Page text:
I corresponded with the author while he wrote it. He's a very interesting, kind, funny, and motivated person.
Maybe interesting to you: https://forum.effectivealtruism.org/posts/r2Sw6fFYNy8PPRiAH/evaluating-communal-violence-from-an-effective-altruist
If you don't feel financially secure, it's likely going to affect your productivity a lot. Financial issues affect one's mental health, relationships, children, etc.
In my own experience, as I've gotten older, I've come to appreciate the importance of financial security much more than when I was young, in particular to being able to make a sustainable impact and a bigger impact in the future.
These are interesting ideas generated from your first-hand experience.
Have you already tried contacting The Good Food Institute (https://gfi.org/contact/)? They have a lot of resources and advice to offer entrepreneurs in the alternative protein space.
Does The Pledge include not eating or "having drinks" at non-vegan establishments?
I'm interested, because I'm wondering if The Pledge is concerned with (a) normalizing patronage of non-vegan restaurants and/or (b) paying money to restaurants whose business model is premised on the exploitation of animals.
I think what you're saying is basically right, and it's an important topic to discuss further.
This is more of a technical point, but I don't you need to worry about whether a miscarriage or abortion kills a human. Rather, you the relevant question is whether the being killed matters. (My own intuition isn't very strong that beings very early in development matter morally a lot, but I recognize that many people have the opposite intuition and I'm a bit moved by arguments based on potential (like from Don Marquis), and I'm willing to assign a probability to their views being right given this.)
This post by Michael Huemer has some interesting and relevant numerical comparisons that include abortion and miscarriage. https://fakenous.net/?p=225From time to time, I think about exploring this topic in greater depth, trying to understand the potential effects of different interventions (e.g., potential for new forms of birth control to reduce number of unintended fertilizations, potential for different kinds of interventions - like better economic support - to reduce the frequency of the choice of abortion, and I'm not sure what for miscarriage but you list some good ideas worth exploring), but I haven't ever gotten further than adding to a notes file. If you or someone else reading this is interested in exploring this area further, I'd be interested in collaborating. The collaboration would help me find motivation.
Thanks for your post!
I don't think it counts as weird, but we've donated to and plan to continue donating to Agriculture Cellulaire France (https://agriculturecellulaire.fr/) and The Modern Agriculture Foundation (https://www.modern-agriculture.org/).These are both relatively small organizations in the cell ag space that I think are doing interesting things and have a lot of potential. I think they're getting overlooked by other donors.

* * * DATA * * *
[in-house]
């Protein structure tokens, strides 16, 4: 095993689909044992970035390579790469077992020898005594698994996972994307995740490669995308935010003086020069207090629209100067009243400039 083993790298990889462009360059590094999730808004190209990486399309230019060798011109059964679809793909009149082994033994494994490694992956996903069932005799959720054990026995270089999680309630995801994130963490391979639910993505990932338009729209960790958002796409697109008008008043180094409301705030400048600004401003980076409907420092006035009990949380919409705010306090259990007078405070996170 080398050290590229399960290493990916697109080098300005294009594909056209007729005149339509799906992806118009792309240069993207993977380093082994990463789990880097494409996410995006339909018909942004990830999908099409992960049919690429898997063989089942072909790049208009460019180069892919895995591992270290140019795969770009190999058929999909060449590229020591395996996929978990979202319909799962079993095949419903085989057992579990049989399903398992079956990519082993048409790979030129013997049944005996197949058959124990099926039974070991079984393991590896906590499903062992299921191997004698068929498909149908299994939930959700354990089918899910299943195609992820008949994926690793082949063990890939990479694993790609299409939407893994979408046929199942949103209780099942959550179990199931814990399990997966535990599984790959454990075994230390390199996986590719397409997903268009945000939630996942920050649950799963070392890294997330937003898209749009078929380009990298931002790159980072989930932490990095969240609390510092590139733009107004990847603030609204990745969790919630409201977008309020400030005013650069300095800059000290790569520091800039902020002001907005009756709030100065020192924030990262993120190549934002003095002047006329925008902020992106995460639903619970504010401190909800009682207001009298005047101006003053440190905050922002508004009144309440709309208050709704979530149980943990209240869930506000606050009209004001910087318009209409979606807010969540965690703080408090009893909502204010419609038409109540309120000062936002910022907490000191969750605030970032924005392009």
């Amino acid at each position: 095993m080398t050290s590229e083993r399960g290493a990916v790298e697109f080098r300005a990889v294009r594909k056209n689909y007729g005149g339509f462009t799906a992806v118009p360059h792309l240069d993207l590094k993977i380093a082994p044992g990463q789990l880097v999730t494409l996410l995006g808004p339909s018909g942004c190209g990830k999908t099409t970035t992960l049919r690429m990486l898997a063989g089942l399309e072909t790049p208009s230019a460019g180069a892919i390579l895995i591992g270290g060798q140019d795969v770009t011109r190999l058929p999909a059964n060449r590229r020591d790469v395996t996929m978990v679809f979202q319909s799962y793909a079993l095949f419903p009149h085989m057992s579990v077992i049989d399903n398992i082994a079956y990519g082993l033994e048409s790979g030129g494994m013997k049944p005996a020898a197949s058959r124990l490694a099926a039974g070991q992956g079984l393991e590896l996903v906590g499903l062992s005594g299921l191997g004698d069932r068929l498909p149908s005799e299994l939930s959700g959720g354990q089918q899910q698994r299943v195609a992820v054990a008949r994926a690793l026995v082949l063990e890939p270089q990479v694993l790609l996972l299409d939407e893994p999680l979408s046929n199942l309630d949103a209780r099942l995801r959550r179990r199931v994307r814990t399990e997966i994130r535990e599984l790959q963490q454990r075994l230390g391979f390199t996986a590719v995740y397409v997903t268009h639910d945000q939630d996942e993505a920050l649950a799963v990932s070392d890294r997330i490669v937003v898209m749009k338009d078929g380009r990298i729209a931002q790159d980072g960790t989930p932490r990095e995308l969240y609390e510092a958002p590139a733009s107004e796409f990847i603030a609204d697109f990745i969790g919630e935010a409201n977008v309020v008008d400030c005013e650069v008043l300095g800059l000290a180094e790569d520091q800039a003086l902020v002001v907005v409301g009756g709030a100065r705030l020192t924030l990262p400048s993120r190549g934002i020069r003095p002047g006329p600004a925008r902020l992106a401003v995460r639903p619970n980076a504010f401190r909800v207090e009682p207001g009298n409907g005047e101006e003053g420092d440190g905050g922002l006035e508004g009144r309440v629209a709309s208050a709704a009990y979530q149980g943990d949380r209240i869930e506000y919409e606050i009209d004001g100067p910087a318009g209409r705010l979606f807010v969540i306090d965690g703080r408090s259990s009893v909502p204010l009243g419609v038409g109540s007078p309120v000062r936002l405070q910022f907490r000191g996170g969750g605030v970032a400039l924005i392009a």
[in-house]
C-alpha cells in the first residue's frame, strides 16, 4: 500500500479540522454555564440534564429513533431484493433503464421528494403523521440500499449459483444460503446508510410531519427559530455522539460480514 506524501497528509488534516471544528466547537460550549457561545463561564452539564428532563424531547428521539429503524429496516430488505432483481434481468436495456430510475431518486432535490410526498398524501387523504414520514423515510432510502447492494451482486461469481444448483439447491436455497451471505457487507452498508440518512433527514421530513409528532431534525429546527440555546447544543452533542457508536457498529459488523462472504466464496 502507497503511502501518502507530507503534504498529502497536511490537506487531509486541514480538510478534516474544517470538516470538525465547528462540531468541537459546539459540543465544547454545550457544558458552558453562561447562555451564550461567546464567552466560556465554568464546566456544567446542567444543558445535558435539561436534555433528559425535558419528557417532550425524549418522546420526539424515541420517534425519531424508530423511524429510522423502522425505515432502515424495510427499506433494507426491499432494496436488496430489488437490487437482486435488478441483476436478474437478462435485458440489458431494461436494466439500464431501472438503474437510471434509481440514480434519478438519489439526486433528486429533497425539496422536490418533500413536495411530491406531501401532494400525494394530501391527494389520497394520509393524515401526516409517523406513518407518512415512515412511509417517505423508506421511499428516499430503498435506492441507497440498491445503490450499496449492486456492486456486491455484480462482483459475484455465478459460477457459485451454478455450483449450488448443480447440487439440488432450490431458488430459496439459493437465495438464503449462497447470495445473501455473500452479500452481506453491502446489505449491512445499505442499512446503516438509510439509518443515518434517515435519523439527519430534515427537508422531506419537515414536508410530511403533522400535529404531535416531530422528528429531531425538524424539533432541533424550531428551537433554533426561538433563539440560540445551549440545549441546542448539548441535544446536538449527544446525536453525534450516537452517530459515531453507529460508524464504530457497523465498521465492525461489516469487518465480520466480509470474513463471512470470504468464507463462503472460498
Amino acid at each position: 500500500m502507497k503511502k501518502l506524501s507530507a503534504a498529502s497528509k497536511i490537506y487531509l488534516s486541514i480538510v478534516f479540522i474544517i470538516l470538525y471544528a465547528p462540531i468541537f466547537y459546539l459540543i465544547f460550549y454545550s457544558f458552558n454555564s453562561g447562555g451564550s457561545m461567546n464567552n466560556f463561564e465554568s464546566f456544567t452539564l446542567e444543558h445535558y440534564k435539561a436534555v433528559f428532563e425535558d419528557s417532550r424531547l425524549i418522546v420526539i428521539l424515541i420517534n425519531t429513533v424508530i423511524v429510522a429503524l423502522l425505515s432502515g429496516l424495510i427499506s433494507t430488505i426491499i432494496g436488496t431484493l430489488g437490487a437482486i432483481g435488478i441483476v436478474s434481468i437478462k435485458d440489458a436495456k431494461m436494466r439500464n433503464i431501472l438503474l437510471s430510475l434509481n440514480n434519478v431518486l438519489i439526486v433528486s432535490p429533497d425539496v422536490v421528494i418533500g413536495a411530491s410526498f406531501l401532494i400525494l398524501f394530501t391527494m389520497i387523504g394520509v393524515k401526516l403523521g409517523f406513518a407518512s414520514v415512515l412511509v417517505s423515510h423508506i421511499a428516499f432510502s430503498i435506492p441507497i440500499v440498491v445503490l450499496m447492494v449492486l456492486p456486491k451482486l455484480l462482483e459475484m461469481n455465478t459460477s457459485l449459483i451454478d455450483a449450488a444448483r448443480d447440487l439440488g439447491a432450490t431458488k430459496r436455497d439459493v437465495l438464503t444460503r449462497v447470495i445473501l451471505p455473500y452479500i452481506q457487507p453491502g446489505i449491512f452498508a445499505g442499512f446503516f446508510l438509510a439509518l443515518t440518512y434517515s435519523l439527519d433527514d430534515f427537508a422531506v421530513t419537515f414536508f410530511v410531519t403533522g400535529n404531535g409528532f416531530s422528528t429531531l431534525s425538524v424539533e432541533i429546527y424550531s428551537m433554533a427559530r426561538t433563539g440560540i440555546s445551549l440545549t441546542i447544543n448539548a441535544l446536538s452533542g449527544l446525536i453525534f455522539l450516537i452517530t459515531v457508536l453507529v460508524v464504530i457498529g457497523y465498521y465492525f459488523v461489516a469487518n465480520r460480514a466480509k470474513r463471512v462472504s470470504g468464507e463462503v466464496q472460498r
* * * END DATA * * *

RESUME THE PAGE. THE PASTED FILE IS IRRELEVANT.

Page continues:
I worry that longtermism can be used to justify, or rationalize (depending on your view), too much. Imagine turning back the clock to when many of the things we consider morally wrong and abhorrent were more commonplace and were widely accepted: sexual harassment, marital rape, human slavery, etc., and sticking one's neck out in opposition to any of them would at least cost some social capital if not more.
Does the longtermist in any of these contexts really not have any obligation to engage in any costly opposition to the wrongs because it would detract from their longtermist projects? It seems it would require an awful lot of confidence in the longtermist's ability to affect the future to argue so. And it feels terribly convenient for the longtermist to argue they are in the moral right while making no effort to counteract or at least not participate in what they recognize as moral wrongs.
My view can be boiled down to this: First, we should be wary of arguments that tell us that doing things that we believe to be wrong are fine to do. Second, we should think hard about how much certainty we have about our ability to have longterm effects.
This is interesting and I look forward to reading more.
A more negative reading of this information would suggest that the issue may not be lack of fundraising skill within the organizations but rather that many of the interviewed ACE selected charities don't get the funding they want because most people, or the donors the charities care about, don't agree with ACE's or the CEOs' self-assessments that the charities are worth funding. That is, these folks may not donate for reasons having to do with the organizations not because of lack of relationship building, marketing, etc.
It's a different sort of concern and suggests a different line of research inquiry, but may be worth keeping in the back of one's mind.
In case it helps, in the US you should be able to deduct up to 60% of your AGI for cash donations. https://www.investopedia.com/articles/personal-finance/041315/tips-charitable-contributions-limits-and-taxes.asp